Deciding to file for bankruptcy can be one of the most serious, terrifying decisions you make in your life. You may feel like a failure for not being able to pay off your debts, or you might be unaware of what to expect next. No matter what you’re feeling, we’re here to help you.
In the year 2016, there were 794,960 bankruptcy filings in the United States. Not only is bankruptcy common, it’s survivable. The stigma surrounding bankruptcy has made it difficult to talk about, so you may even know someone who has declared bankruptcy. It also makes it hard to understand what happens when you file for bankruptcy. Today, we’re going to dispel some of your common bankruptcy fears and let you know when it’s time to start considering filing.
The truth about bankruptcy
Before you file, you may have some misconceptions surrounding bankruptcy. Let’s go over some of the most common myths:
My credit is never going to recover.
While it is true that your credit will take an initial hit, over time, you’ll be able to grow your credit much more than if you hadn’t filed for bankruptcy. Many will use a secured credit card to start building up credit after their bankruptcy, helping them to start working toward a better score. After you’ve proven yourself to be a trustworthy person who repays your debts, your score will improve, even after a bankruptcy.
This happened because I was careless.
This could be the case, but it’s more likely that there were a number of factors that contributed to you filing for bankruptcy. For many, it may be due to medical bills that you are unable to pay. For others, you may file after a divorce or losing a job. No matter what the case is, you’re making a difficult decision to improve your finances, and there’s nothing shameful in that.
It’s nearly impossible to file for bankruptcy.
If you’ve never looked into bankruptcy, the process may seem very complex and difficult. In reality, if you have a trained lawyer on your side, the process can be easy and painless. Your lawyer will be able to help you gather all of the necessary documents and prepare your information so you can focus on repairing your finances instead of the minutiae of your case.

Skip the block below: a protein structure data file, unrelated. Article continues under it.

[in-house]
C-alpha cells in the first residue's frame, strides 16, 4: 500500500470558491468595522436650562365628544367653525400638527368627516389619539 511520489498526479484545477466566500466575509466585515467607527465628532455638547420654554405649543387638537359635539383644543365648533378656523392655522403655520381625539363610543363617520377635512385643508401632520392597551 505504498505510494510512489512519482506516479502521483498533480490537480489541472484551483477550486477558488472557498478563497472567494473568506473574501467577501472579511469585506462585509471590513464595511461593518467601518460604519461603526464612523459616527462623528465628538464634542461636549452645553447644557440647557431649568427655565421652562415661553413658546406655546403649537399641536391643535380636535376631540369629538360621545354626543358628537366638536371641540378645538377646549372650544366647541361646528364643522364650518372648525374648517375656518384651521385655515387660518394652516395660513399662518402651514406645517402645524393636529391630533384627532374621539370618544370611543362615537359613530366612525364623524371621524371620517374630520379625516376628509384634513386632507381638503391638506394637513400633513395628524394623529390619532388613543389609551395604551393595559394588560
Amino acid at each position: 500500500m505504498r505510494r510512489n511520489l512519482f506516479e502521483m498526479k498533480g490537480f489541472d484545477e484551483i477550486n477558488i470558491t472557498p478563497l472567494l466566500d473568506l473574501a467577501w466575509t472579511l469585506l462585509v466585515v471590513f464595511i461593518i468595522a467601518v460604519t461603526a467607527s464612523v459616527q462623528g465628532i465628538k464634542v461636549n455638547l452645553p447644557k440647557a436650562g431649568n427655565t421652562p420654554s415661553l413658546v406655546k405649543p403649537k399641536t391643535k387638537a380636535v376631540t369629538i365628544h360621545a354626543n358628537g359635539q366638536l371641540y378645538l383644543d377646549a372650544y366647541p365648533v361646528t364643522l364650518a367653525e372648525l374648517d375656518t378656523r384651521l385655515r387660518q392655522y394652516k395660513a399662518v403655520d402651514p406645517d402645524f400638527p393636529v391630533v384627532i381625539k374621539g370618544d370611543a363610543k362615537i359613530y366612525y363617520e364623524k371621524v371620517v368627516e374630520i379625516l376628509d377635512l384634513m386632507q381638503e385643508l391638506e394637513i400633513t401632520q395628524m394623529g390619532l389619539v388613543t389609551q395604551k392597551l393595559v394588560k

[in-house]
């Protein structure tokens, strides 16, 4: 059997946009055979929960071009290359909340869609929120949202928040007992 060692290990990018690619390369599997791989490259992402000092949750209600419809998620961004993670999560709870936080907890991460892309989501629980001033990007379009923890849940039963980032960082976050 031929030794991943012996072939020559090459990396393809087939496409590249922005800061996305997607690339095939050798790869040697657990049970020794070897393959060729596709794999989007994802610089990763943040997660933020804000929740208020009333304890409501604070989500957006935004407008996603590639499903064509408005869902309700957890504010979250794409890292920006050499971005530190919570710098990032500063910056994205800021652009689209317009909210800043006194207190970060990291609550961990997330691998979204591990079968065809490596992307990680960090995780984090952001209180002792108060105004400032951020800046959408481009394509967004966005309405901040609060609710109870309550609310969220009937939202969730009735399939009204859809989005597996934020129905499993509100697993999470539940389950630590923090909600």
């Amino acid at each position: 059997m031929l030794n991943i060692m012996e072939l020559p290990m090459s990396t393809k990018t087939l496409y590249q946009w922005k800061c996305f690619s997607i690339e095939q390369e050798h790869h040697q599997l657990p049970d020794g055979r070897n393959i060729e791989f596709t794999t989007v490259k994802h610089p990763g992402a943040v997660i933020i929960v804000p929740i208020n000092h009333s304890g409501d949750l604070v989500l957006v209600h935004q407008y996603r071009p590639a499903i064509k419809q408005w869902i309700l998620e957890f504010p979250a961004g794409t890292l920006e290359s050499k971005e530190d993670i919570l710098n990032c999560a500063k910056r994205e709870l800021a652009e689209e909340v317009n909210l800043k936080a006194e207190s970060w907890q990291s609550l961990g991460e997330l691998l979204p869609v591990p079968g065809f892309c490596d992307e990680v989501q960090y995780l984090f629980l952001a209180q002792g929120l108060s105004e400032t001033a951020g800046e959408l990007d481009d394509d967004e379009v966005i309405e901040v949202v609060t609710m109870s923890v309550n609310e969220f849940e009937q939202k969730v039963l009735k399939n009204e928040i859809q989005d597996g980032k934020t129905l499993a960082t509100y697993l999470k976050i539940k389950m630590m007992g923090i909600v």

I’m going to lose everything I own.
Not necessarily. If you file for Chapter 7 bankruptcy, there are certain assets you own that are typically exempt from being taken away from you, like the home you live in, your furniture, clothing and your main vehicle. In Chapter 13 bankruptcy, you won’t risk losing assets at all. Instead, you make partial payments on your debt over a 3-5 year time period.
All of my debts will be wiped out.
Though many of your debts, such as credit cards and medical bills, will be wiped out with a Chapter 7 bankruptcy, some forms of debt may not be eligible to be removed. This can include student loans, alimony, child support and fines for breaking the law.
If you choose Chapter 13 bankruptcy, your debts won’t be “wiped out” immediately. Instead, you will pay back a certain portion of your debt and then the remaining amount will be forgiven. The majority of people in the United States file Chapter 7 bankruptcy.
When is it time to file for bankruptcy?
Once you understand what bankruptcy is, you may not be sure whether or not it’s time to file. If any of these apply to you, it may be in your best interests to file for bankruptcy:
- Can you only make the minimum payments on your credit cards? If you find yourself accruing more debt from credit card interest, this can be a huge warning sign for your future financial situation. You should always be paying above the minimum payment for your card, if not paying it off entirely.
- Are you in danger of foreclosure? Those who may become homeless due to their debt need to start thinking about their next steps. Consider staying with friends or family until you can save up the money needed to file for bankruptcy.
- Do you put everything on your credit card? When your bank account is too low to pay for most of your monthly expenses without accruing debt, you run the risk of gaining more debt than you can handle. Either find a way to pay off your credit card or look into filing for bankruptcy.
- Are you unsure how much you owe? If your debt is so spread out that you don’t even know how much you owe anymore, you could be in a world of trouble. Do your best to track down your sources of debt before making any major decisions. Getting a free credit report at annualcreditreport.com is a good start.
Do you need assistance to get out of debt?
Contact Reynolds & Gold. We can help you through the process of filing for bankruptcy, guiding you along every step of the way.